Arsenio’s ESL Podcast: Season 4 – Episode 61 – Smart Reading

Why is it important to read actively? Well, when you’re reading an academic text, you’re trying to hurry to find the answer, points, ideas, assumptions, etc. If you’re reading a novel, you would want to close read rather than read actively. When I read personal development books, I read for the overall gist and definition rather than the mini-stories. So, here are some things about reading actively that you can check.

Read Interactively

1. Do I question what I’m reading?

2. Do I look for answers to my questions?

3. Do I make notes of the important points, and ideas triggers by what I read?

4. Do I challenge the assumptions of the writer, the logic of the arguments, and the validity of the conclusions?

5. Do I map out ideas so that I can see how everything fits together?

Now, let’s go through this text and point out the key figures.

How is it, that if you drop a cigarette in a wet forest it starts a fire by accident, but when you’re camping and trying to set a fire on purpose, with dry wood and plenty of matches, you can’t do it?

Personal fire-making skills aside, the causes of wildfires — defined as a large, rapidly spreading fires especially in rural areas — are worth understanding. If we know what causes fires, we can work to prepare for them, and hopefully, prevent them.

Wildfires are both destructive and costly — and they’re getting worse. Over the past few years, the number of wildfires has increased around the world, especially in countries with large forests such as Russia and Canada. One country, in particular that is facing wildfire problems is the USA. In fact, every state in the western United States has seen an increase in the number of wildfires. They occur up to five times more often than 10-20 years ago. The fires burn for longer, too, and last nearly five times as long, and cover six times as much land. In 2015, more than ten million acres of land burned — an area about the size of the entire country of Switzerland. The amount of money spent to put out these fires is climbing to two billion dollars a year.

What’s causing this? Fires have to be started by a trigger — that is, something that begins a fire. This can be by humans, either on purpose or by accident, or something natural, such as by lightning. But events like these have always happened. Why are they leading to more fires now?

The main answer is global warming (debatable, in my opinion), a gradual heating of the planet. This affects forests in several ways. First of all, a warmer climate means a drier climate because more water evaporates. Snow in mountain areas melts earlier, so the ground is drier for a longer period of time. Together, these factors increase the risk of a chance spark growing into a wildfire. Furthermore, when fires start, because the ground is drier, they burn hotter, spread faster, and last longer. and they’re more difficult to contain or extinguish. Wildfires in large forests can burn for several months.

Climate change affects fires in other ways, too. When the balance of nature in a forest changes, trees become weak or sick. Insects and other animals damage the weakened trees, which can die, and dead trees become a fuel source for fires. Lightning strikes the earth more than 100,000 times a day, and 10-20% of these events are capable of starting a fire. It’s clear that steps need to be taken to reduce this risk.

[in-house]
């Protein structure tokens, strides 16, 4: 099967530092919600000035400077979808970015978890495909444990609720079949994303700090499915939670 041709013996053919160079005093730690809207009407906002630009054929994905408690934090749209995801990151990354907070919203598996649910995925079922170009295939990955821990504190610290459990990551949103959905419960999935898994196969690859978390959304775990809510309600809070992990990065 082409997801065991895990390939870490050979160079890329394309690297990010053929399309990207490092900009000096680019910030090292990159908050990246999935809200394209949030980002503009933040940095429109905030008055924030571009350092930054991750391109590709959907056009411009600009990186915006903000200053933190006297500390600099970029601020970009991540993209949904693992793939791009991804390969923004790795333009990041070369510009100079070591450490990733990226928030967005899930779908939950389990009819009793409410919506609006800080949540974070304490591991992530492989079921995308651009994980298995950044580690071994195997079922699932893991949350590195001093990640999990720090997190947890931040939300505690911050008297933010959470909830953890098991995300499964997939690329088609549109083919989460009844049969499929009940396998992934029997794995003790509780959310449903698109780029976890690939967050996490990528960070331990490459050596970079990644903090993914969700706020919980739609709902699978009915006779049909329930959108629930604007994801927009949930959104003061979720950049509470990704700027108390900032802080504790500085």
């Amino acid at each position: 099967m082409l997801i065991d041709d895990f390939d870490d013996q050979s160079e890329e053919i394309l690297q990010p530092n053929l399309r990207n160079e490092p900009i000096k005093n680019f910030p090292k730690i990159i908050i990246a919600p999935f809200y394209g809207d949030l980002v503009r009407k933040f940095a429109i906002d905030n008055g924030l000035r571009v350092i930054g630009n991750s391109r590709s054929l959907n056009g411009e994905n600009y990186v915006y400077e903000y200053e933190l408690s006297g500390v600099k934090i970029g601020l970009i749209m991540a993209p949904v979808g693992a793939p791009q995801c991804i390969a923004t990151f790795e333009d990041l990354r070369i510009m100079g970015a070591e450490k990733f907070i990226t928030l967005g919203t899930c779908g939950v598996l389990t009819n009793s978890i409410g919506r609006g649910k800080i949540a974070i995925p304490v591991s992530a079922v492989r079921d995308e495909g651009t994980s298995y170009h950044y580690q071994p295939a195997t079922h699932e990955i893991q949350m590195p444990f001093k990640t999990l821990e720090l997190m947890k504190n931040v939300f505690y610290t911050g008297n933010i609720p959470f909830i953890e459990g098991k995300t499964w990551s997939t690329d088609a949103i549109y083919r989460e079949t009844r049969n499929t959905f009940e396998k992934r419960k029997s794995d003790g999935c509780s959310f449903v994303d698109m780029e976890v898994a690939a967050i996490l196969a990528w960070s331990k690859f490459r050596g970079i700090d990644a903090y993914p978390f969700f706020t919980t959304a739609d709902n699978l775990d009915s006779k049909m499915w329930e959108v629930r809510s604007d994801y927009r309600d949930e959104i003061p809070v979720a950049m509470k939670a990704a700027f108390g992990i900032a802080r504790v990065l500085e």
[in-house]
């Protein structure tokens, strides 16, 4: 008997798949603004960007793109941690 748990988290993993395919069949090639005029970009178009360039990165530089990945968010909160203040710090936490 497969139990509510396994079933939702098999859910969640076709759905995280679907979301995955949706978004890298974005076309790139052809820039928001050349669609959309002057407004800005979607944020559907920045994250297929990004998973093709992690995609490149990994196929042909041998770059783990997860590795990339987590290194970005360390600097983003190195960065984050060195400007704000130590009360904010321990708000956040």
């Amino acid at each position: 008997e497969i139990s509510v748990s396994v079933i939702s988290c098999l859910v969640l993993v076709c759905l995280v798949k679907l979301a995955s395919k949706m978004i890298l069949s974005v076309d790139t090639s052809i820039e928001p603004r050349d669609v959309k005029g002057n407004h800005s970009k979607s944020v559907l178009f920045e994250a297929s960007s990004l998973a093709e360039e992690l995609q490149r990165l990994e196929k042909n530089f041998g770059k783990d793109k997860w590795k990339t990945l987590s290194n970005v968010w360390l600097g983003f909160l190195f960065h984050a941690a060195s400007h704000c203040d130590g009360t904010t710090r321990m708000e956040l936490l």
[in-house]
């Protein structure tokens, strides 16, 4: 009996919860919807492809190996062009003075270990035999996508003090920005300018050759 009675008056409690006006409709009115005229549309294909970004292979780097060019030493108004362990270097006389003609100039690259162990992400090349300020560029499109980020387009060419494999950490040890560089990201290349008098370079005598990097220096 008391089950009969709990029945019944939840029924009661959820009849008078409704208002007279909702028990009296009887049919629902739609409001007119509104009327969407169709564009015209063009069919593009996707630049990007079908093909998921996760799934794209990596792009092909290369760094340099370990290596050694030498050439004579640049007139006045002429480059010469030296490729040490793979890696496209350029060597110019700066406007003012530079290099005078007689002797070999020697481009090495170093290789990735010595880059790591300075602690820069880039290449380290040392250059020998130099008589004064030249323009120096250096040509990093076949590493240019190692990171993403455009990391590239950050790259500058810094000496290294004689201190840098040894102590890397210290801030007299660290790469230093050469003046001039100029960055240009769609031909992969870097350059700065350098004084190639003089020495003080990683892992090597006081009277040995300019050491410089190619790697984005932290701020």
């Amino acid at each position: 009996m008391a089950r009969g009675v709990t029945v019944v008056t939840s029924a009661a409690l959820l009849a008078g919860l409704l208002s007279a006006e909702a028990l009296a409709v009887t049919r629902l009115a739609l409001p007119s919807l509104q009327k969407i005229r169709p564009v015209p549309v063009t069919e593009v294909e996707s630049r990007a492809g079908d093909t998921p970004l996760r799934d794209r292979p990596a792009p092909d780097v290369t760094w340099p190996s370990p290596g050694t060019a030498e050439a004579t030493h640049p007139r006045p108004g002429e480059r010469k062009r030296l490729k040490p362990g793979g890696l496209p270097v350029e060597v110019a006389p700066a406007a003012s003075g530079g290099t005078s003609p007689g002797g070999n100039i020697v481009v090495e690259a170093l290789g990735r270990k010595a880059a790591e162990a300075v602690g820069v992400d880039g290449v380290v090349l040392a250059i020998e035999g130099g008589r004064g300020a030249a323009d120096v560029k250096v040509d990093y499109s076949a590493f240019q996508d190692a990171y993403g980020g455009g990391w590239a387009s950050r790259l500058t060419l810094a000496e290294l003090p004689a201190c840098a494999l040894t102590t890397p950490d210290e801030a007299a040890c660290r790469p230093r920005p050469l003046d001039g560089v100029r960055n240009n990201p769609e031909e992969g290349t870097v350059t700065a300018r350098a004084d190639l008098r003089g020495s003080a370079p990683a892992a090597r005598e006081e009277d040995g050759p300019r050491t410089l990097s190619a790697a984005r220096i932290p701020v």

However, about 90% of all wildfires are started by humans. In theory, it should be easier to reduce this number than the number of lightning strikes. Let’s take a closer look at some of the causes.

The fifth most common cause of wildfires started by humans is backyard burning — fires that people set to burn garden waste of trash. These fires may be set following local laws, but then grow too large, are spread by wind, or are not put out correctly. Local laws need to be clarified and properly enforced to reduce risky behavior.

The fourth most common cause is sparks from equipment such as cars, trucks, or famy machinery. Proper maintenance is essential to stop machines from starting a fire.

Cigarettes are the third leading cause of wildfires. Education campaigns that teach fire safety are a good way to address this problem.

Second is unsupervised activities, such as children playing with matches or people setting off fireworks. Education is important but not sufficient in the case of young children. they need to be supervised at all times by parents or other adults and kept away from fuel and things that start fires.

And first? The main cause of human-caused wildfires is campfires that are either not in a safe area, get out of control, or aren’t put out properly. Campers and outdoor enthusiasts need to learn where and when it is safe to build a campfire and how to make sure the fire is completely out before they leave the area.

Is it true that some fires in wilderness areas can have beneficial effects too, such as helping new trees and plants to grow. However, because recent wildfires burn hotter and longer, these effects don’t always occur. Instead, we lose land, animal and plant life, and a lot of money. As the earth grows warmer, we need to work harder to protect forests from wildfires.


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